Contact & Connect

What would you like? If there is anything you’d like to know, have your own blog post you’d like featured on here (relevant to Japanese language and/or culture), or courses you want added to Memrise please message me on the Facebook page.

And you’re more than welcome to leave a comment below or on the Facebook page or Google+ page.

Please join the Facebook and/or Google+ page as I update them when posts will be late, when new posts and updates to Memrise have been made, and I try to get feedback and suggestions off people too! So please do like it and interact, ask questions, give your own tips, myself and others would love to hear from you.

Do not: please do not post links to your personal blog/website in the comments section. It’s really rude, especially when it’s not even relevant to the article. It will be treated as spam and deleted. HOWEVER, If you would like to do a link exchange feel free to contact me directly.

I’ve created this blog and the courses out of my own time and because of my enjoyment for the language and helping others learn. I have recently started a Patreon page to keep this site advert free and to help my so I can work on more articles and memrise courses.

Memrise Courses

J-Talk uses the website Memrise to teach people beginner and advanced Japanese vocabulary and grammar. Memrise is a flashcard program that encourages users to create mems (word association) to help remember words, and gamifies your learning by collecting points and hitting daily goals. It’s a lot of fun and great for regular, repetitive study.

New to Japanese?

Almost all blog posts are written with Japanese words in hiragana and katakana. This is because it is MUCH easier to learn Japanese using these. If you don’t know either of them you can learn them pretty easily and quickly through Memrise here:

Learn Hiragana

Learn Katakana

I am happy to follow people and compete on Memrise (me, not J-Talk Online), this is my account.

About Japanese Talk Online

TLDR: Japanese Talk Online is a blog that has my own experience and advice for people learning Japanese. It focuses on inspiring and enabling people to learn on their own and in their own way. And provides various Memrise courses as a way to help people teach themselves Japanese.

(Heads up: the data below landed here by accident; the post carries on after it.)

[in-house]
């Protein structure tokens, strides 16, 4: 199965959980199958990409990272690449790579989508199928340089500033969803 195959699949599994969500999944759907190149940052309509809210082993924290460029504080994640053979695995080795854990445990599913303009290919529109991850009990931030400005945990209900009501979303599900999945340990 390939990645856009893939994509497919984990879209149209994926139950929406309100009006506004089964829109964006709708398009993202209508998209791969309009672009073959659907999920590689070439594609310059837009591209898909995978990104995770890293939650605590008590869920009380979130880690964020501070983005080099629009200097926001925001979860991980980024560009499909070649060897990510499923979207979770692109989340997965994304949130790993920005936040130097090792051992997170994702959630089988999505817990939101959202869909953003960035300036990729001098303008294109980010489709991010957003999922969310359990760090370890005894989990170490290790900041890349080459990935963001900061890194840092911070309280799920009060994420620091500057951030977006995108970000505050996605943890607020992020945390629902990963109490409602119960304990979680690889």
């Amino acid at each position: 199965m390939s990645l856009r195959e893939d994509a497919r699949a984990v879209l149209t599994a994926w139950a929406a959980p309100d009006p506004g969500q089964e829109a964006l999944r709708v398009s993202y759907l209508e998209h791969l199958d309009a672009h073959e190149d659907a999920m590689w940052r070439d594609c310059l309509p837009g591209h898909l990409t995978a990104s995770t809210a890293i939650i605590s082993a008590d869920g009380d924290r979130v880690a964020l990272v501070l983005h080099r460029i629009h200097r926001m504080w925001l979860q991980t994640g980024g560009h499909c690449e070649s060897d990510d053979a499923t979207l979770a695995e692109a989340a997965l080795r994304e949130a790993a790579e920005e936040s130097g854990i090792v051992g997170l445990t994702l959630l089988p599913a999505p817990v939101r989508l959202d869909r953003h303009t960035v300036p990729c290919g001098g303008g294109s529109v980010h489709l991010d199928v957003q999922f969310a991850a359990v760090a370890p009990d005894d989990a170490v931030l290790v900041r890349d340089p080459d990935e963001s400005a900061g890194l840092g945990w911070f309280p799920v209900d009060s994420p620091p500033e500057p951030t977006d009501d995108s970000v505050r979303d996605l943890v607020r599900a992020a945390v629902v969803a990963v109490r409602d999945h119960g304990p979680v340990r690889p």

November 2014

The reason I started this blog was because I wanted to provide people with my own experiences and tips when it comes to learning Japanese. Over the last year I’ve been doing it I realised that it’s become so much more than that. With the help of Memrise (an amazing flashcard program) I’ve found that I want to provide people with the resources and tools they can’t find online in other places for teaching themselves Japanese and about Japanese culture.

When I first started making the Memrise courses in April 2014 it was mostly to replace Anki (which was awful) and create flashcard decks for the vocabulary I was teaching on the blog. Because just reading a vocabulary list isn’t useful if you’re not going to use it or practice it! But I soon discovered that there was a lot missing from the internet and Memrise such as using vocabulary to teach yourself the kanas. This is how you learn in a class, it’s not just about memorising the characters but actually using them.

I then found that there were no good grammar courses either! There were lots and lots of websites dedicated to explaining grammar and differences and when to use certain grammar points (the best I’ve found if there’s a grammar point you’re unsure of is Maggie Sensei). When I learnt grammar points in language school the teacher would hold up picture cards of people walking, or coming, or swimming, and we would have to chant out the different verbs in the form of the grammar we were learning i.e past tense. But there was nothing like that available online! So I’ve now made 2 courses where you drill grammar by using it to construct sentences for beginners 1 (JLPT N5) and 2 (JLPT N4).

Hopefully with the kana courses, beginners vocabulary and kanji, people can now get to N4 level without needing to pay out of the nose for lessons. Obviously you will need to practice speaking and writing on your own, which the courses don’t provide, but I hope they’re at least a start to learning Japanese.

About Jennifer

About contact Japanese Talk OnlineWelcome to Japanese Talk Online, my name is Jennifer, I run the blog and the Memrise course by myself in my own time. I am British (as you may have guessed from the spelling) but I’ve lived in Japan and America, and will be moving to Seattle at the end of 2015.

I started learning Japanese in college (high-school) at the age of 16, just before my 17th Birthday and have been studying ever since. It started as a hobby, and there have been times when I haven’t studied at all for months, but evolved into a passion.

I’ve lived and studied in Fukuoka, Osaka, and Tokyo and visited the various sites surrounding them, and even worked in Tokyo for a little bit.

I studied Anthropology with a year in Japan at university in the UK where I began J-Talk as Japanese lessons with the anime society. After I graduated I wanted to continue providing resources and tips to society members and started a facebook group. I then realised that I was repeating myself a lot as new people joined the group, so I created the blog to keep all the information together in one easily accessible place.

I have completed my MA in the Theory and Practice of Translation in 2015, and am now a freelance translator. This is my website J-En Translations

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